Friday, July 12, 2013

Plants with Japanese Names




I try not to be a plant snob, but when you've had a long career you learn a lot of Latin, and in my case, a lot of Japanese. You can toss the names around effortlessly, and your non-plant acquaintances suppose that you are showing off, or that you really are some sort of plant genus...er, genius. Mastering Japanese plant names is largely due to my wife, as Japanese is the spoken language in our home, for all except me and the dog. Add to that the telephone conversations Haruko has with her friends, where they can chirp away for hours.

Pinus parviflora 'Tanima no yuki'

Pinus parviflora 'Tanima no yuki'

Pinus parviflora 'Tanima no yuki'

I like the spoken Japanese language, and the translated-into-English plant names are spelled simply and exactly how they sound – there are no spelling tricks like we have in English. You can easily sense when something is incorrect, when it just doesn't look like Japanese. Other times it might sound legitimate, as in Tani mano uki for a variegated pine. I'll repeat the story, that one evening BC (Before Children) my wife and I were walking through the Display Garden, and she commented on how beautiful the pine was. I asked her what the name meant, testing her I guess, for I already knew it was "snow on the mountain." She replied "hmm," gravely, and I could tell there would be complicated trouble about my simple question. I feared that her brow would be eternally furrowed, so I butted in and said that it meant "snow on the mountain," right? "Hmm, no, hmm, actually these are not Japanese words." How annoying! Geeze, it's tough enough to be around any woman, let alone a wishy-washy Oriental. I had been frustrated before, frequently, because there never seems to be a clear answer for anything. The pine had been around for quite some time, so obviously the "world of horticulture" knew more than my sweet simple wifey. But Haruko would not drop the challenge, and she eventually solved the puzzle. Tani mano should be Tanima, and no, a separate word, means "of" in Japanese. And uki is not a Japanese word, but yuki means "snow." And Tanima means "valley," not "mountain." So, finally she declared that Tanima no yuki was correct, not the long-used Tani mano uki, and that "snow in the valley" was the correct translation. So much for the world of horticulture, for it turns out that Haruko was correct, and as I have discovered ever since, she always is. She also revealed that Tanima, the "valley," is crudely used by Japanese men to refer to a woman's cleavage. There you have it.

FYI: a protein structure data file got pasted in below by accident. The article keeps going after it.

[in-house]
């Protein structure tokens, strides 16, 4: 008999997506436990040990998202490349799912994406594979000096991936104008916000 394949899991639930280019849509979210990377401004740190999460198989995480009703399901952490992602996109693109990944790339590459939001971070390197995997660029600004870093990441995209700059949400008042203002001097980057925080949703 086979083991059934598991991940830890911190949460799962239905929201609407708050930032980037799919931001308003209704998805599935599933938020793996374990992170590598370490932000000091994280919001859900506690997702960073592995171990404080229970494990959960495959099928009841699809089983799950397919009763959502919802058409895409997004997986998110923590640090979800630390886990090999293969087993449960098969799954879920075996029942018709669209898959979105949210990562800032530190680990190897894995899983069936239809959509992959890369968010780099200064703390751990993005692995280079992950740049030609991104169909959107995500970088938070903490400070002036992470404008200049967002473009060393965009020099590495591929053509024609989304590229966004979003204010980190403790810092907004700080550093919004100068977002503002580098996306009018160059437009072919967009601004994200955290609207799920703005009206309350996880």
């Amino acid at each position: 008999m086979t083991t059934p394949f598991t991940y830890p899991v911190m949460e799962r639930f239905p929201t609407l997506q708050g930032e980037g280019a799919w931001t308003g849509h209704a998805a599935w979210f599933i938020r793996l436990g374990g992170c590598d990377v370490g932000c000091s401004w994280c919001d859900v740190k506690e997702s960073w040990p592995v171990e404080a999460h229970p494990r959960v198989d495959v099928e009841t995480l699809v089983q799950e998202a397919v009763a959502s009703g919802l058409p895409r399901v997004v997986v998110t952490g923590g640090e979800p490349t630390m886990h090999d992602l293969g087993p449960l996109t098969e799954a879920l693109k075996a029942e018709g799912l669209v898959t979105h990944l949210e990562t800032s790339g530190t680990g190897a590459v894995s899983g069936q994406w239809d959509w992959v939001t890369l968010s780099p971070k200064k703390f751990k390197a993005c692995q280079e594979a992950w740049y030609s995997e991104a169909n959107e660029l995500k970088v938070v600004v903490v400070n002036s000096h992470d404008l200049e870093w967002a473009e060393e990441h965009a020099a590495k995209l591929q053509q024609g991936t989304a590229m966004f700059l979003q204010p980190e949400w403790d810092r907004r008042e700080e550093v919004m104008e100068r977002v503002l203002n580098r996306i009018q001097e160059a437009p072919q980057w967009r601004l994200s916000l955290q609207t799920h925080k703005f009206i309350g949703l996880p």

Acer palmatum 'Shigitatsu sawa'























Acer palmatum 'Sherwood Flame'























Abies concolor 'Sherwood Blue'


I suppose that the Japanese plant name which amuses me the most is 'Shigitatsu sawa', for it means "snipe rising from a winter swamp." I've looked at this Japanese maple many times, and it is a very pretty cultivar, but I just can't picture the rising snipe. 'Shigitatsu sawa' has existed since the 1700's, but in Japan the lobes are more deeply cut than those grown in America. To add to the confusion, 'Shigitatsu sawa' can also refer to a Japanese place, and many other cultivars also refer to a place. Place-named plants also occur in America, as in Acer palmatum 'Sherwood Flame', as Sherwood, Oregon is the place where it was selected. Abies concolor 'Sherwood Blue', however, was named by Andy Sherwood, a noted Oregon plantsman, about sixty years ago.